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Posted on in Felonies

IL defense lawyerIllinois law defines five categories of felonies. Each level is associated with different crimes. All the crimes at each level tend to carry equal or similar punishments. If you, a friend, or a loved one ever face charges for a crime in Illinois, it is crucial to understand the fines and penalties that are associated with the crime. Class X felonies are the most severe category of crimes in Illinois, a step below first-degree murder. A criminal defense attorney in your area can help you understand the consequences of a Class X felony. Work with an attorney you can trust to build your case and aggressively defend you in court.

Class X Felonies

Some examples of Class X felonies in Illinois include:

  • Aggravated arson
  • DUI (minimum of five prior convictions)
  • Home invasion
  • Aggravated Battery of a child
  • Aggravated Battery with a firearm
  • Aggravated vehicular hijacking
  • Armed robbery
  • Aggravated rape
  • Aggravated criminal sexual assault
  • Possession in large quantities of a controlled substance you wish to sell

Aggravated offenses mean that other circumstances heighten the severity of the charge, like using a weapon. Illinois law penalizes Class X felons with a mandatory 6-30 year prison sentence or a sentence up to 60 years depending on the aggravating factors present.

Some examples of aggravating factors that can impact a court’s ruling are criminal history, an offense against someone with a disability or above 60 years of age, threats, and motivation based on race, color, religion, gender, sexual orientation, or national origin.

Also, when released from prison, anyone formerly convicted of a Class X felony must adhere to a mandatory supervised release period of at least three years. These minimum punishments hold even if the offender has no prior criminal record.

Contact an Elgin, IL Criminal Defense Lawyer

Exercise your Fifth Amendment rights and speak with an Elgin, IL criminal defense attorney if you face Class X felony charges. At The Law Office of Brian J. Mirandola, we have an extensive history of protecting our clients’ rights and negotiating punishment terms in court. To schedule a free consultation, call 847-488-0889.

 

Source:

https://www.ilga.gov/legislation/ilcs/fulltext.asp?DocName=073000050K5-4.5-25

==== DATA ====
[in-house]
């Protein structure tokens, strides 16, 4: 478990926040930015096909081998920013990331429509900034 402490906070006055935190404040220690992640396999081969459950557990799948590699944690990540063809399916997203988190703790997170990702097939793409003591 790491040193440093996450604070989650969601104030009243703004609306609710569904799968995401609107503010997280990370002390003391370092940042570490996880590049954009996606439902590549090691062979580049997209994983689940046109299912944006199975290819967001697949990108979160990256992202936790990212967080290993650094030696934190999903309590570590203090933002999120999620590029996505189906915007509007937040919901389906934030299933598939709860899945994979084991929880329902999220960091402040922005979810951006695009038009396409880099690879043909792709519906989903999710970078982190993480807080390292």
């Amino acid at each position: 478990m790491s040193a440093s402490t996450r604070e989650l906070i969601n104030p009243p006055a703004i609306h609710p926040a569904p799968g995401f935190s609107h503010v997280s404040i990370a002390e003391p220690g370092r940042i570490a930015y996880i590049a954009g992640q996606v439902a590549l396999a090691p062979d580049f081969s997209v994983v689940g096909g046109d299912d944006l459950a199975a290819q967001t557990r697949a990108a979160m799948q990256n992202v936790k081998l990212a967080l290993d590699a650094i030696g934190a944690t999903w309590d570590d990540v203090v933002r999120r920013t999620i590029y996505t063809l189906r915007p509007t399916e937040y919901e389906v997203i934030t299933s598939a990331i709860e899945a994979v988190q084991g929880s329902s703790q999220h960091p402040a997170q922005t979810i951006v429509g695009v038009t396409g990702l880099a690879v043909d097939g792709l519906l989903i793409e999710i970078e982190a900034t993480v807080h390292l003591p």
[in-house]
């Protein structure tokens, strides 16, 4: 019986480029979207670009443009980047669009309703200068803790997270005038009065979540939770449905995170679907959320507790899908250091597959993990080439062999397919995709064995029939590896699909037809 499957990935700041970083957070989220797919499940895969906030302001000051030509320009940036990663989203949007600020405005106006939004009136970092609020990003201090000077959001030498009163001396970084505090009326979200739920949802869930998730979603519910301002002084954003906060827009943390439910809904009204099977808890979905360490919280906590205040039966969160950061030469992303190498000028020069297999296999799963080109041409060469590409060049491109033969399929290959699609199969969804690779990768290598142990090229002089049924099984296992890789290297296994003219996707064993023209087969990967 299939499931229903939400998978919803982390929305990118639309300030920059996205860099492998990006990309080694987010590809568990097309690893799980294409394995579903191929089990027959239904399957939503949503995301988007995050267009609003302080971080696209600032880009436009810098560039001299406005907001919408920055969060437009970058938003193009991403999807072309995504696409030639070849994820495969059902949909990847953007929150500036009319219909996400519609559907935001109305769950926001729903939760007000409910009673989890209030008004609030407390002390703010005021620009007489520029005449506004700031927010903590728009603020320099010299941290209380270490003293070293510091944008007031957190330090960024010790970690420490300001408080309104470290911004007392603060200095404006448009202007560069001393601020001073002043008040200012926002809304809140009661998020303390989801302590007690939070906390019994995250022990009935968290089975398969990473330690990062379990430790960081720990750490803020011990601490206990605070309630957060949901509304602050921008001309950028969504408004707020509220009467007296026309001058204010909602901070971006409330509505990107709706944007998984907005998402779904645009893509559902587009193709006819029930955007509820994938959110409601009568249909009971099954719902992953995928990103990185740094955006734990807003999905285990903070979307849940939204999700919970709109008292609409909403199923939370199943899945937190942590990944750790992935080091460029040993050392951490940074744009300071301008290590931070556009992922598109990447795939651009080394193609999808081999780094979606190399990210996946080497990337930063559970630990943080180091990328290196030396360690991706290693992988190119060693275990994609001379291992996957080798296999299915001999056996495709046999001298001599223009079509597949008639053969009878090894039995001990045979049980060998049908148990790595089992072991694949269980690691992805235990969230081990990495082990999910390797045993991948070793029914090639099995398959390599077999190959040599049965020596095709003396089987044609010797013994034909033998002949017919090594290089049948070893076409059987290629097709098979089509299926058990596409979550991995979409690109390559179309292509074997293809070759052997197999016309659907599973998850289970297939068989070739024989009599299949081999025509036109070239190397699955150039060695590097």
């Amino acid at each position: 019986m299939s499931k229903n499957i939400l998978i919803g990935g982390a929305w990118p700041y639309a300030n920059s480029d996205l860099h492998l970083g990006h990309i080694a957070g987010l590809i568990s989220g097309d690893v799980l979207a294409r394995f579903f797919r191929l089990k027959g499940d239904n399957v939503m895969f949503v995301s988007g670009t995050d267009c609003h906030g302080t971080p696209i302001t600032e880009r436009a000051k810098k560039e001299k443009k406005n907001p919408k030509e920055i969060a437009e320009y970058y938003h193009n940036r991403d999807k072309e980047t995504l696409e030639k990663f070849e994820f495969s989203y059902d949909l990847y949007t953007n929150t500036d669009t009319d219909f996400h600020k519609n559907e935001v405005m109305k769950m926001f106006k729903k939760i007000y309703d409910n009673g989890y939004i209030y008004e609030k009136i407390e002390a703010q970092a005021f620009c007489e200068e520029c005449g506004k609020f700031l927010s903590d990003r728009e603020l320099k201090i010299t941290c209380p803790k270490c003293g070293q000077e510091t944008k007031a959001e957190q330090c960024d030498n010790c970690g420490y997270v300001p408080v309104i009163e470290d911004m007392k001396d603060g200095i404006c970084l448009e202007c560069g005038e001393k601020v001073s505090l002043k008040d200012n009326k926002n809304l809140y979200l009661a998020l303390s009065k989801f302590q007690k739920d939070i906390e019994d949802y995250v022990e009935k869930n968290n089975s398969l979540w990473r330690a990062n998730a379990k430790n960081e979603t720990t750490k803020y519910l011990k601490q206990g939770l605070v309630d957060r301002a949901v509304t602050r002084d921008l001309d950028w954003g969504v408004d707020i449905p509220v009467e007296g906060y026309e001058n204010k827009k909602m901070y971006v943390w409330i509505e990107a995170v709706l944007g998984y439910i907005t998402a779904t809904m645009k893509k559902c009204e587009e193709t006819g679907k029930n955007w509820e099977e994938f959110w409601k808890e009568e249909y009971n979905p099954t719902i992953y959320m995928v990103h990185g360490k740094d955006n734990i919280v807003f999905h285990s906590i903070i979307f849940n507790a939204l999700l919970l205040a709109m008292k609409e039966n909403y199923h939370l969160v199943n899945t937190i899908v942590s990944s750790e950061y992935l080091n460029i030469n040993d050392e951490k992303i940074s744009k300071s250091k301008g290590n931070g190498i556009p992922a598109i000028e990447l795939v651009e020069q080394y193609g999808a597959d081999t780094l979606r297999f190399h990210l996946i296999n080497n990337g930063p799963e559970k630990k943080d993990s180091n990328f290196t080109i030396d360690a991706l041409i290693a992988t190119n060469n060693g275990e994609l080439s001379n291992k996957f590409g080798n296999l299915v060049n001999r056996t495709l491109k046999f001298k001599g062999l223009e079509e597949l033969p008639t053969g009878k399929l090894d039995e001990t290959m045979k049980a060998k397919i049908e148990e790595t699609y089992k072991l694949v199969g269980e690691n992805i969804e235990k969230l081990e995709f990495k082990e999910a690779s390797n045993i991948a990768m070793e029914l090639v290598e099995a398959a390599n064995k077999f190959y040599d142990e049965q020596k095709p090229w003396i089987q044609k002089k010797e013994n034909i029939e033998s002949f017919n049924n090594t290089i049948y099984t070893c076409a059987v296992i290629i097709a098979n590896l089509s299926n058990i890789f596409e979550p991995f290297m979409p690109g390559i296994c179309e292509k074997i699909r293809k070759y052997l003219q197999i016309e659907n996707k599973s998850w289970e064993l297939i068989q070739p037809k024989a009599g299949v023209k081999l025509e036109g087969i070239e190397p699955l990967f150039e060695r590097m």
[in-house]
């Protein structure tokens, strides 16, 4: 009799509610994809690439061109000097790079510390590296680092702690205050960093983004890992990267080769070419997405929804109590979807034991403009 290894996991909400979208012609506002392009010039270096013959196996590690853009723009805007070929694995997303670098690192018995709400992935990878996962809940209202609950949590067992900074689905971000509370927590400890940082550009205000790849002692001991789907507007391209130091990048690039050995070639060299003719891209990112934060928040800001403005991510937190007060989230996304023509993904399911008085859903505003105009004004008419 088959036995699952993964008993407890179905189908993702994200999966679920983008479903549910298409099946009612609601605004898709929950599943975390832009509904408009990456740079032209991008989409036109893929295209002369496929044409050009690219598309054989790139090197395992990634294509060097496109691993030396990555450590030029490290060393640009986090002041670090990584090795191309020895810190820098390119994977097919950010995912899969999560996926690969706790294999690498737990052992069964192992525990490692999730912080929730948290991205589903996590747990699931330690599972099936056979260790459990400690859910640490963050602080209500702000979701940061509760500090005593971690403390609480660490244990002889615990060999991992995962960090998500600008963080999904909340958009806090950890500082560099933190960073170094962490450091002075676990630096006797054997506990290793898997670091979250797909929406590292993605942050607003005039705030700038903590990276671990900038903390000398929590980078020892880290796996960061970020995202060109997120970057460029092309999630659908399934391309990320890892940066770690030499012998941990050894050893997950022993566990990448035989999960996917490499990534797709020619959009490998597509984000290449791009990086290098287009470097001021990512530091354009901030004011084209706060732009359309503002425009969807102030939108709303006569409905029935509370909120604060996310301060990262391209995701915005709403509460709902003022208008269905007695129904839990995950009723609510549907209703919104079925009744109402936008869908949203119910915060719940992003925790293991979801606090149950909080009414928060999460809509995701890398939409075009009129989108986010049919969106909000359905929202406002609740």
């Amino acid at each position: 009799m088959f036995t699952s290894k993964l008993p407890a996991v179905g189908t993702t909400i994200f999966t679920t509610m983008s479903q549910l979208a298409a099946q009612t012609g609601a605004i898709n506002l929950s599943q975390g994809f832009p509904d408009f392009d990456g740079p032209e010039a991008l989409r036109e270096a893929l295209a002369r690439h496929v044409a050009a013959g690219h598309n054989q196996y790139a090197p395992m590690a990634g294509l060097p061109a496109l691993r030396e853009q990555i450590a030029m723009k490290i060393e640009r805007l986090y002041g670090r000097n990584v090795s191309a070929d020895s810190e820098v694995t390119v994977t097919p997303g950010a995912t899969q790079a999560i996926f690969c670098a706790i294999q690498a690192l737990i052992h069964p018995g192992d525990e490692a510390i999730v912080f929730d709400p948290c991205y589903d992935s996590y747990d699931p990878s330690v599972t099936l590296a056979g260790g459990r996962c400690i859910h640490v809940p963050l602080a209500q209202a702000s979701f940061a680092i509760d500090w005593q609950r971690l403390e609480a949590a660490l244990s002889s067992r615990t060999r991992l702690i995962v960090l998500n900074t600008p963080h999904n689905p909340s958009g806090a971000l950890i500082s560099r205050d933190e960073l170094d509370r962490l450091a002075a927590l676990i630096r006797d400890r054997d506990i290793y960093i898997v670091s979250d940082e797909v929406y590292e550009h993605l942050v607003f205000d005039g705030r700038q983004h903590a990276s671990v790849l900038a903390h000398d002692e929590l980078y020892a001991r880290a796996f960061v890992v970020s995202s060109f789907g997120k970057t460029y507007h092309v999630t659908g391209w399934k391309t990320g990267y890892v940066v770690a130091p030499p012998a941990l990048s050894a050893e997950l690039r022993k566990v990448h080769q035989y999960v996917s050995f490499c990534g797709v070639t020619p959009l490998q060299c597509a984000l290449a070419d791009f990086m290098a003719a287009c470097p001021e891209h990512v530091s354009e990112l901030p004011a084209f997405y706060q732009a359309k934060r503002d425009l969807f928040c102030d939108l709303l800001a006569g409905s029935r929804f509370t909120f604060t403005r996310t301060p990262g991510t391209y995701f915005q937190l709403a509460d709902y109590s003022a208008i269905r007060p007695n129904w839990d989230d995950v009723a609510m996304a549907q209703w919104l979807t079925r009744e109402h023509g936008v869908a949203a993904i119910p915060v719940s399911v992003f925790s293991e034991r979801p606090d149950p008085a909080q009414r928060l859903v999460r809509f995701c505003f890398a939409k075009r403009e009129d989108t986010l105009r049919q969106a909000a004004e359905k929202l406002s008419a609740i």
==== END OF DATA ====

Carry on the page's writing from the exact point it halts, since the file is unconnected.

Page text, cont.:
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BAIID, Elgin DUI defense attorneyA charge of driving under the influence (DUI) is always serious. The impact to your life can be tremendous, even if you are able to avoid a conviction, as you may still need to contend with financial penalties, diversionary programs, and the suspension of driving privileges. A conviction, of course, will result in additional consequences, including possible jail time. For a second or third DUI conviction, the penalties are even more severe. Getting back on the road following a second or third DUI can be particularly challenging, but a recent law change clarifies some of the requirements for getting your driving privileges restored.

Five Years of Restriction

According to the law in Illinois, a person who has been convicted of a second DUI charge within 20 years will have his or her driving privileges revoked for a minimum of five years. A third conviction results in a revocation of driving privileges for at least ten years. To have driving privileges restored, an offender must apply for reinstatement with the Secretary of State’s office. In the past, the criteria for license restoration was relatively subjective, and each case was handled on individual basis.

Beginning this year, however, the new law requires a person convicted of a second or third DUI to obtain a restricted driving permit and install a breath-alcohol ignition interlock device, or BAIID, on his or her vehicle for at least five years before reinstatement will be considered. While other individual factors will be taken into account, full restoration requires driving for at least five years with the BAIID.

Preventing Future Drunk Driving

When a BAIID is installed on your vehicle, you will be required to blow into the device before your vehicle will start. If the BAIID detects alcohol on your breath in excess of a predetermined standard, you will not be able to operate your car. In Illinois, a BAIID must also be equipped with a camera to ensure that the person providing the sample is actually the offending driver. Violating the terms of the BAIID program will result in extended suspensions or revocations, or disqualification from the program. If you are disqualified from the BAIID program, restoring your full driving privileges could become impossible.

DUI Defense Representation

If you have a previous DUI conviction on your record and are facing new drunk driving charges, you need a lawyer who will fight to protect your rights. Contact an experienced criminal defense attorney in Elgin to learn more about your legal options. Call 847-488-0889 for a free, initial consultation at The The Law Office of Brian J. Mirandola today.

Source:

https://www.cyberdriveillinois.com/publications/pdf_publications/dsd_a118.pdf

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